With so many millionaires crammed into its 0.78 square miles, its awesome architecture, improbable number of spotlessly-lush parks and one of the smallest royals-to-commoners ratios in the world, you'd be forgiven for thinking Monaco is something dreamt up as a vehicle for a Grace Kelly film.
There is no more spectacular image than a parade of elephants on a mission to find a watering hole within a seemingly infinite landscape. Almost as impressive is the sight of giraffes around acacia trees reaching for the highest, freshest twigs and leaves to snack on.
Two hundred and twenty seven banks, countless skyscrapers and Europe’s third biggest airport. And it is the birthplace of Goethe, Anne Frank and Yiddishe sex therapist Ruth Westheimer. It is also the first German city to have a Jewish mayor.
Last year we reported that Israel’s Tourism Minister, Stas Misezhnikov, was keen to improve travel to Israel. He told us at November’s World Travel Market: “We need an extra 19,000 hotel rooms to increase competition and reduce room rates.” Mr Misezhnikov insisted: “There will be no more paying five-star prices for three-star hotels.”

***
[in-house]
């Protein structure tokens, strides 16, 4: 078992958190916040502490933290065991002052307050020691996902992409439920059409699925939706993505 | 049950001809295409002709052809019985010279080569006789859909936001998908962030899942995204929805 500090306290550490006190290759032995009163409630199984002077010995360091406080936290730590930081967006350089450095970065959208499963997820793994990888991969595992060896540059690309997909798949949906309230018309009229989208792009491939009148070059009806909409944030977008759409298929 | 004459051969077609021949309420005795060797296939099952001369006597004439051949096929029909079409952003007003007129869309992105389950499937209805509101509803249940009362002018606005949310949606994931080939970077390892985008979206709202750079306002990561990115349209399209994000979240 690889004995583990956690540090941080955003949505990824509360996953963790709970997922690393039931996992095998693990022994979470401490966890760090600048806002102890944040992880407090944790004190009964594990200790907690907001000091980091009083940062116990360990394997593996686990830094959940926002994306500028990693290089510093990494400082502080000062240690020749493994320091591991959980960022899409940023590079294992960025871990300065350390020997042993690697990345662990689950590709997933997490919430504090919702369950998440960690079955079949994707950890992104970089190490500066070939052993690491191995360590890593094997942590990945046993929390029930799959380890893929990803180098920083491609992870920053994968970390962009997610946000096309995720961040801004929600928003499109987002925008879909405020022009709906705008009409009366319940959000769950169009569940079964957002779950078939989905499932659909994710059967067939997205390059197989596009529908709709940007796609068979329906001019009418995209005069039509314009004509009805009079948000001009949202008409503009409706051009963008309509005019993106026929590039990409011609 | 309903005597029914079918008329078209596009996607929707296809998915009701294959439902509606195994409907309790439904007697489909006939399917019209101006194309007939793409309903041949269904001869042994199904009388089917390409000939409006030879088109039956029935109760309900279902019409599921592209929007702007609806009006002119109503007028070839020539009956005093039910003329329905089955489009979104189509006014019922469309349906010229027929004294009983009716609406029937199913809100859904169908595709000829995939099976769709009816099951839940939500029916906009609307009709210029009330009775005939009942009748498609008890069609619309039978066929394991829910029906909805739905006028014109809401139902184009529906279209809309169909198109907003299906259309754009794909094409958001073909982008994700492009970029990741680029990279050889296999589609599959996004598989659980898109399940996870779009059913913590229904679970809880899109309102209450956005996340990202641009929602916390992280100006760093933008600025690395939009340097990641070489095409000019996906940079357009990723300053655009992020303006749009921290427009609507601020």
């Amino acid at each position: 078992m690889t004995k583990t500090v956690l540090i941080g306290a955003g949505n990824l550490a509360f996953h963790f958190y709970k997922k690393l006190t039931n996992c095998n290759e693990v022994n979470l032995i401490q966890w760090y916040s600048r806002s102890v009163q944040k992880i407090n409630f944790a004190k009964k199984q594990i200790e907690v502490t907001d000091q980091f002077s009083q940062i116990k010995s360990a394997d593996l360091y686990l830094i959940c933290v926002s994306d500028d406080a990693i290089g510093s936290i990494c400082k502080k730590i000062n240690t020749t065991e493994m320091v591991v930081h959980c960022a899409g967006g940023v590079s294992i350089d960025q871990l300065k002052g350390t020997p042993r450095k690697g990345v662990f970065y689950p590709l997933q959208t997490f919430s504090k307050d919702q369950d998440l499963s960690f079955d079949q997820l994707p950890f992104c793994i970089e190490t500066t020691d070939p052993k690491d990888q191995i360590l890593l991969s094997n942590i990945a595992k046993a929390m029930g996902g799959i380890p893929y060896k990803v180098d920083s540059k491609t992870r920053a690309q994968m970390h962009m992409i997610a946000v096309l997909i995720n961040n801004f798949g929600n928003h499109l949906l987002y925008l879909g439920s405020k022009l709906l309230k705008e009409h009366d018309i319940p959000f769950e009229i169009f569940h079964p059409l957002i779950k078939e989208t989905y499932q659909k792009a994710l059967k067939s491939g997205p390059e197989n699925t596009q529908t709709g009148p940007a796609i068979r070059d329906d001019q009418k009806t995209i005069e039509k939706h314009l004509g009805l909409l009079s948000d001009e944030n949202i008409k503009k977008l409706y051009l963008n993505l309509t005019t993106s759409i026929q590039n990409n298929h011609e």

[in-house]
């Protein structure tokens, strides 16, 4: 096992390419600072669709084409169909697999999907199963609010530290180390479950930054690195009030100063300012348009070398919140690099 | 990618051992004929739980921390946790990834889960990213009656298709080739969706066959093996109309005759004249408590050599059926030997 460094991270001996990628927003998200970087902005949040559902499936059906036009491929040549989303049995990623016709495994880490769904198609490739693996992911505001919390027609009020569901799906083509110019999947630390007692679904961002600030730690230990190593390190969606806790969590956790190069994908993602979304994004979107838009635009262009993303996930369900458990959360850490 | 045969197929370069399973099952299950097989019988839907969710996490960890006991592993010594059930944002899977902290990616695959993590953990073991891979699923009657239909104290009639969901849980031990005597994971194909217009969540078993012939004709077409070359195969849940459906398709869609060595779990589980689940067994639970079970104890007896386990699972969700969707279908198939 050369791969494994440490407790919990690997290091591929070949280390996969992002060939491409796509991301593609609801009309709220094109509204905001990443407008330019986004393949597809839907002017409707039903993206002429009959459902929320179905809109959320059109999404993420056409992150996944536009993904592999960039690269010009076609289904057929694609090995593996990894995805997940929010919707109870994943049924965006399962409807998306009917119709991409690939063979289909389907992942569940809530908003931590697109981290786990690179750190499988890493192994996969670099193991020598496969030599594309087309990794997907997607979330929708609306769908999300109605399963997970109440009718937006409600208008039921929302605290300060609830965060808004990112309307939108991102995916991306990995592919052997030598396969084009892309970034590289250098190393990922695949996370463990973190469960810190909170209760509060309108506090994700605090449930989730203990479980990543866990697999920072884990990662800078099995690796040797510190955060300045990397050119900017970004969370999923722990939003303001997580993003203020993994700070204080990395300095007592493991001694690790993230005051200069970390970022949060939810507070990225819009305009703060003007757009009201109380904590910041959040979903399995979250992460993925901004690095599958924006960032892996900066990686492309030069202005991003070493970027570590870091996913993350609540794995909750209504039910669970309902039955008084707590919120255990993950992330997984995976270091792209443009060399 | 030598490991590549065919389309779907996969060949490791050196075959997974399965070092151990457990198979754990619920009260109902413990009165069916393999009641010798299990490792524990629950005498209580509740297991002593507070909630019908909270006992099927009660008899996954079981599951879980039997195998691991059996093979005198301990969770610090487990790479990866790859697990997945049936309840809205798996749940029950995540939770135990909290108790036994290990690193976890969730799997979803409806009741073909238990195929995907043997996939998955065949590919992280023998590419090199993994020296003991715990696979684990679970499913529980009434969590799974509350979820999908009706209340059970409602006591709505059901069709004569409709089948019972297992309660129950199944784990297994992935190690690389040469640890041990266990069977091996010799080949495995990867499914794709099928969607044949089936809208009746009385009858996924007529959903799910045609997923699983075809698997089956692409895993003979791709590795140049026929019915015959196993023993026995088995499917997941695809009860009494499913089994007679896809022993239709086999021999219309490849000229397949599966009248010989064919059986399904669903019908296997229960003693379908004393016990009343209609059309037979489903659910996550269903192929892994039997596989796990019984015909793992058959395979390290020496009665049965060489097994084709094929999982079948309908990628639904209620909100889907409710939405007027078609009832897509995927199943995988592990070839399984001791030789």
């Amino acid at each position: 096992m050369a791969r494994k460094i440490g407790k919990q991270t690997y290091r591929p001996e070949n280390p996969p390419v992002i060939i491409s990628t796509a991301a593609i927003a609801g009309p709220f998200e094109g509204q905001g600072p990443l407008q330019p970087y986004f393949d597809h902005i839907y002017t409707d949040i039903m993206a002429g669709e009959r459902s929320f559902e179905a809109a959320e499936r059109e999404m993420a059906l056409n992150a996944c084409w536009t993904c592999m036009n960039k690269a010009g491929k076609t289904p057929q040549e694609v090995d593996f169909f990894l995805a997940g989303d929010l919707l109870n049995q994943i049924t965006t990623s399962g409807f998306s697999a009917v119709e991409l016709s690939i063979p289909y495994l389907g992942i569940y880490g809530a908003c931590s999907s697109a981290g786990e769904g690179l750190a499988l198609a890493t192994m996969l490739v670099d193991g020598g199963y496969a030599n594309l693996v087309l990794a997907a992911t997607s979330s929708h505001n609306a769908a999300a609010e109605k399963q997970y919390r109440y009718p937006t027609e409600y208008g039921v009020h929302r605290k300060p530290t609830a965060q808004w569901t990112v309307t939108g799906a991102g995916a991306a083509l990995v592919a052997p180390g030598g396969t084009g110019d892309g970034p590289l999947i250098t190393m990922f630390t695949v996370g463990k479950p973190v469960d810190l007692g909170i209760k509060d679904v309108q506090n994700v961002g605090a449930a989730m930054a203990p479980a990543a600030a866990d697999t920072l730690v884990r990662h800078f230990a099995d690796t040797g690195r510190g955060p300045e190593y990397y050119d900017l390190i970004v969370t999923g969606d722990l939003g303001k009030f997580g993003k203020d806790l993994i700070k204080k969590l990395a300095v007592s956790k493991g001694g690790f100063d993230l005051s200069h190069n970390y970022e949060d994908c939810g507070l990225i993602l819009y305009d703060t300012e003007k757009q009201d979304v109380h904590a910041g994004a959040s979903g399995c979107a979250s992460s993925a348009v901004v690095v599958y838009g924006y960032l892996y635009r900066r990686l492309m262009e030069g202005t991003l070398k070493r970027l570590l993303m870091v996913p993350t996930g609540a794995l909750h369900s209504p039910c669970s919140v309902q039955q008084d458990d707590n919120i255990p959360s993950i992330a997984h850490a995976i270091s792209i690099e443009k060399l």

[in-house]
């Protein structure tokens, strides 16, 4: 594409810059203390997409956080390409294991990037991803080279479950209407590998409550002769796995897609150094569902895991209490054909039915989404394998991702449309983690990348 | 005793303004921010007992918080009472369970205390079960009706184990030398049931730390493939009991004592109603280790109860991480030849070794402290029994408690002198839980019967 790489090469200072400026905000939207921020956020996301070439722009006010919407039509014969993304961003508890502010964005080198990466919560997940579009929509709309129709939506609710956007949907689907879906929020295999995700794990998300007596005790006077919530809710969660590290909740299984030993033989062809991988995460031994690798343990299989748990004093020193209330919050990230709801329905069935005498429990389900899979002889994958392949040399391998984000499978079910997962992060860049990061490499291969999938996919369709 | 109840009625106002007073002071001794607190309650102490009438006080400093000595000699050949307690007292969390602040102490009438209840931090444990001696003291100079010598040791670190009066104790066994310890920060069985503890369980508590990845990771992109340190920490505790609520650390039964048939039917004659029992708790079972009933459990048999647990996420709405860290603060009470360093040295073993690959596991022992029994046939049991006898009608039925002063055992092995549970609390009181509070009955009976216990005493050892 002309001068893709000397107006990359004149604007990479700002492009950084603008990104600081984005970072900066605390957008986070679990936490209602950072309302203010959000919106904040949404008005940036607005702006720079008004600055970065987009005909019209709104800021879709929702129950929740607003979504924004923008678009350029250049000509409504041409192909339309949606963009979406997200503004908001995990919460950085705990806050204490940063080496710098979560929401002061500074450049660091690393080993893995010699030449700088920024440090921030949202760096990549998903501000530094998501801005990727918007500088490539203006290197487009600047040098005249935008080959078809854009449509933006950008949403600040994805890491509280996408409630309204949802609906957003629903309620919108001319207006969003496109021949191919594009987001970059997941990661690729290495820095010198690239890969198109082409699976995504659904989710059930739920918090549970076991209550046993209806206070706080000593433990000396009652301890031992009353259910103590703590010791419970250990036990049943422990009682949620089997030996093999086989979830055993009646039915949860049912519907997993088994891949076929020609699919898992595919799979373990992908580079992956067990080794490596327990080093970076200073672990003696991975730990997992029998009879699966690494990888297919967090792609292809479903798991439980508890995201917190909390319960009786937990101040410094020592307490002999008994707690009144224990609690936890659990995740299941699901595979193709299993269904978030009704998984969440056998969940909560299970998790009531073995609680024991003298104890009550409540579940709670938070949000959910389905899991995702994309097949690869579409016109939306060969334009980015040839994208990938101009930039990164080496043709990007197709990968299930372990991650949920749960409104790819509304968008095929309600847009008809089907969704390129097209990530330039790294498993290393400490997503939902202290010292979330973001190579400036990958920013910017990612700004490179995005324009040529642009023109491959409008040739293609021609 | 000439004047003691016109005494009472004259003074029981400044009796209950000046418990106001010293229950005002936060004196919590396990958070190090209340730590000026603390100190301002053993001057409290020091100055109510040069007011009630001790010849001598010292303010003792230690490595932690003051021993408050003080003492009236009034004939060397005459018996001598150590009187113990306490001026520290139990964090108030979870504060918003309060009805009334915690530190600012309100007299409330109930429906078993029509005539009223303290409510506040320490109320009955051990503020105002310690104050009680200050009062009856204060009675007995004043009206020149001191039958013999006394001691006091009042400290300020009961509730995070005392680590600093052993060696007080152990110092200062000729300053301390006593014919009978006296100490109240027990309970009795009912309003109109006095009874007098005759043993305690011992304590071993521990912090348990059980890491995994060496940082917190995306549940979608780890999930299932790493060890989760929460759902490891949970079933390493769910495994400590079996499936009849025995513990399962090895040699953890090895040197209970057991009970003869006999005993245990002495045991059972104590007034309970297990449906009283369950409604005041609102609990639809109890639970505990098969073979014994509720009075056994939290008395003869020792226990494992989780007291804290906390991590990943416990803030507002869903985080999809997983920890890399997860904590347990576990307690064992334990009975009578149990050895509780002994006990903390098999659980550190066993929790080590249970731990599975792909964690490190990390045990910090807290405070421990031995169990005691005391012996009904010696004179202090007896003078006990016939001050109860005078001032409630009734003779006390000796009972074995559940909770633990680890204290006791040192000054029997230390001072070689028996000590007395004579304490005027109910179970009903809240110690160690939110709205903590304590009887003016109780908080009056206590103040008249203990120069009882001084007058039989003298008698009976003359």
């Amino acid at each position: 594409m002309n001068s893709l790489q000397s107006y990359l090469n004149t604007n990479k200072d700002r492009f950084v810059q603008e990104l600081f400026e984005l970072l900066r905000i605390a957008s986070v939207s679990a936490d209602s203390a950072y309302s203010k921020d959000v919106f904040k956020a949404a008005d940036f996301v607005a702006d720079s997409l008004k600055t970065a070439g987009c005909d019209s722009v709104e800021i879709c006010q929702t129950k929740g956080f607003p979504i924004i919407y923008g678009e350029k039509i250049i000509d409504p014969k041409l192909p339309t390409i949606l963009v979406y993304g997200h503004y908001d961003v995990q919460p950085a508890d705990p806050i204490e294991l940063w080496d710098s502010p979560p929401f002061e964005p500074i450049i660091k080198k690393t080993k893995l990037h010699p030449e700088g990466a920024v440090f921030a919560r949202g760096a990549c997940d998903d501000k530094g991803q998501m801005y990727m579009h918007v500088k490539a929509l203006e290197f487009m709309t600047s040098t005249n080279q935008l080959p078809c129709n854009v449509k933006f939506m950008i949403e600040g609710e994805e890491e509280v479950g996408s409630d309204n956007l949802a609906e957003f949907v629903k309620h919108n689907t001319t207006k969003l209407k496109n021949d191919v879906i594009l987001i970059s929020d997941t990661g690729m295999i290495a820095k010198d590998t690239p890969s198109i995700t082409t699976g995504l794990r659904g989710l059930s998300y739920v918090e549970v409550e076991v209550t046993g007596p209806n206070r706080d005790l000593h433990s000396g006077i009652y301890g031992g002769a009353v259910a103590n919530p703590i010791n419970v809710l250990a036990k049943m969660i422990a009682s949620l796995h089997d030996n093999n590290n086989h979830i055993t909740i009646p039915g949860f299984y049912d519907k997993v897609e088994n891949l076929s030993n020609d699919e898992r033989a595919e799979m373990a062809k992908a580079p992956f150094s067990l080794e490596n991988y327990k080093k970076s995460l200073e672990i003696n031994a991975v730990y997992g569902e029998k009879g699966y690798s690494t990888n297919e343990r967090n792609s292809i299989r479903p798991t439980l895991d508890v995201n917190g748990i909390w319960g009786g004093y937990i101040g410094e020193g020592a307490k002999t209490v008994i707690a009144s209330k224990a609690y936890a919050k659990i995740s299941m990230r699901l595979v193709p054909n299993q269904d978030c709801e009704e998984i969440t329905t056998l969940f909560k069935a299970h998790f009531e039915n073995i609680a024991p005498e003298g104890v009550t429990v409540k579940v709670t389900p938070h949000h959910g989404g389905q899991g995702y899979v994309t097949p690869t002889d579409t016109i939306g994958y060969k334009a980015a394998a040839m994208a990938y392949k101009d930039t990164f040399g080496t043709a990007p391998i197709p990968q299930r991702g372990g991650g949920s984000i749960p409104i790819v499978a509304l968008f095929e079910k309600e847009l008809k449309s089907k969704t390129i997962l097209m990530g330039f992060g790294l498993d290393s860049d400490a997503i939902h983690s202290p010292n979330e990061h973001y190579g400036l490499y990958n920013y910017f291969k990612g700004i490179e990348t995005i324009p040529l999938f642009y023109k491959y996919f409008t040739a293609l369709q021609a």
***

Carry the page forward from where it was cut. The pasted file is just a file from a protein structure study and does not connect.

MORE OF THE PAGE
On the way up, all I could see were the clouds.They were blurring the view of the peak, but as we edged closer the scene began to look a little spooky as the silhouette of the mountain-top restaurant, Tête de Solaise, began to emerge through the misty white.
THE road to Bovey Castle is narrow and winding, the approach marked by unimposing iron gates. It is far from an ostentatious entrance and one you could easily miss. This place is a closely guarded secret and they’d clearly like to keep it that way.
For a place with fewer than 200,000 inhabitants Geneva punches above its weight. It produced Jean Jacques Rousseau, whose philosophy inspired the French Revolution; it was the launch pad for the Reformation which changed the course of European history; the Geneva Convention was signed here and the World Jewish Congress was founded here in 1936.